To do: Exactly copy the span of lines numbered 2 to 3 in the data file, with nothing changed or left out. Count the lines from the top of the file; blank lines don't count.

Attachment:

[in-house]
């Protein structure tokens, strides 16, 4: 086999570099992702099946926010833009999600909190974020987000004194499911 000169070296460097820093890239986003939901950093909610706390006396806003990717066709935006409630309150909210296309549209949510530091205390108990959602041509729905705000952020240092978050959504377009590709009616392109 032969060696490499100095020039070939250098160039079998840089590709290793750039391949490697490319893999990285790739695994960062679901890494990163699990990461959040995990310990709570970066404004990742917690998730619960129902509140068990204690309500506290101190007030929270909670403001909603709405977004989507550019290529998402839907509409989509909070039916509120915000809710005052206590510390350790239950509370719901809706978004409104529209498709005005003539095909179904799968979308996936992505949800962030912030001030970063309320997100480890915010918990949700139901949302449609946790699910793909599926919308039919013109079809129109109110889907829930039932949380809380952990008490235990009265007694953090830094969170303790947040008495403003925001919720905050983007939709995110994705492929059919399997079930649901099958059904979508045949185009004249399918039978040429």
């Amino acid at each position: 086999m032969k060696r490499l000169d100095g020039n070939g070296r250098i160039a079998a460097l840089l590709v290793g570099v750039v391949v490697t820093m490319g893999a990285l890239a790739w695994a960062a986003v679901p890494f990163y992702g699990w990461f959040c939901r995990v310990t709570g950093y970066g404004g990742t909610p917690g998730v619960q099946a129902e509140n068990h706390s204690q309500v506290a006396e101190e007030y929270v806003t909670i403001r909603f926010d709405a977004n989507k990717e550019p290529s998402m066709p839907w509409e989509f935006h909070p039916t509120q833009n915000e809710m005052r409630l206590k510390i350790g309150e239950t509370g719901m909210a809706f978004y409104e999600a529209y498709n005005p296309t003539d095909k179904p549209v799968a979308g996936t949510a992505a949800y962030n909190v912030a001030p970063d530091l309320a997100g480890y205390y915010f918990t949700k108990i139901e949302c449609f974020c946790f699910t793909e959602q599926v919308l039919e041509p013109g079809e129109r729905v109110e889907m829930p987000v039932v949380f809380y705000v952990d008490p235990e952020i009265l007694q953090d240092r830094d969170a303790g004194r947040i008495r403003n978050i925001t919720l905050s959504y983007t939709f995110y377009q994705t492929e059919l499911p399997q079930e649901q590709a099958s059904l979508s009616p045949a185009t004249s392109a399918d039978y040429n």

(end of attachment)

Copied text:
């Protein structure tokens, strides 16, 4: 086999570099992702099946926010833009999600909190974020987000004194499911 000169070296460097820093890239986003939901950093909610706390006396806003990717066709935006409630309150909210296309549209949510530091205390108990959602041509729905705000952020240092978050959504377009590709009616392109 032969060696490499100095020039070939250098160039079998840089590709290793750039391949490697490319893999990285790739695994960062679901890494990163699990990461959040995990310990709570970066404004990742917690998730619960129902509140068990204690309500506290101190007030929270909670403001909603709405977004989507550019290529998402839907509409989509909070039916509120915000809710005052206590510390350790239950509370719901809706978004409104529209498709005005003539095909179904799968979308996936992505949800962030912030001030970063309320997100480890915010918990949700139901949302449609946790699910793909599926919308039919013109079809129109109110889907829930039932949380809380952990008490235990009265007694953090830094969170303790947040008495403003925001919720905050983007939709995110994705492929059919399997079930649901099958059904979508045949185009004249399918039978040429």
């Amino acid at each position: 086999m032969k060696r490499l000169d100095g020039n070939g070296r250098i160039a079998a460097l840089l590709v290793g570099v750039v391949v490697t820093m490319g893999a990285l890239a790739w695994a960062a986003v679901p890494f990163y992702g699990w990461f959040c939901r995990v310990t709570g950093y970066g404004g990742t909610p917690g998730v619960q099946a129902e509140n068990h706390s204690q309500v506290a006396e101190e007030y929270v806003t909670i403001r909603f926010d709405a977004n989507k990717e550019p290529s998402m066709p839907w509409e989509f935006h909070p039916t509120q833009n915000e809710m005052r409630l206590k510390i350790g309150e239950t509370g719901m909210a809706f978004y409104e999600a529209y498709n005005p296309t003539d095909k179904p549209v799968a979308g996936t949510a992505a949800y962030n909190v912030a001030p970063d530091l309320a997100g480890y205390y915010f918990t949700k108990i139901e949302c449609f974020c946790f699910t793909e959602q599926v919308l039919e041509p013109g079809e129109r729905v109110e889907m829930p987000v039932v949380f809380y705000v952990d008490p235990e952020i009265l007694q953090d240092r830094d969170a303790g004194r947040i008495r403003n978050i925001t919720l905050s959504y983007t939709f995110y377009q994705t492929e059919l499911p399997q079930e649901q590709a099958s059904l979508s009616p045949a185009t004249s392109a399918d039978y040429n």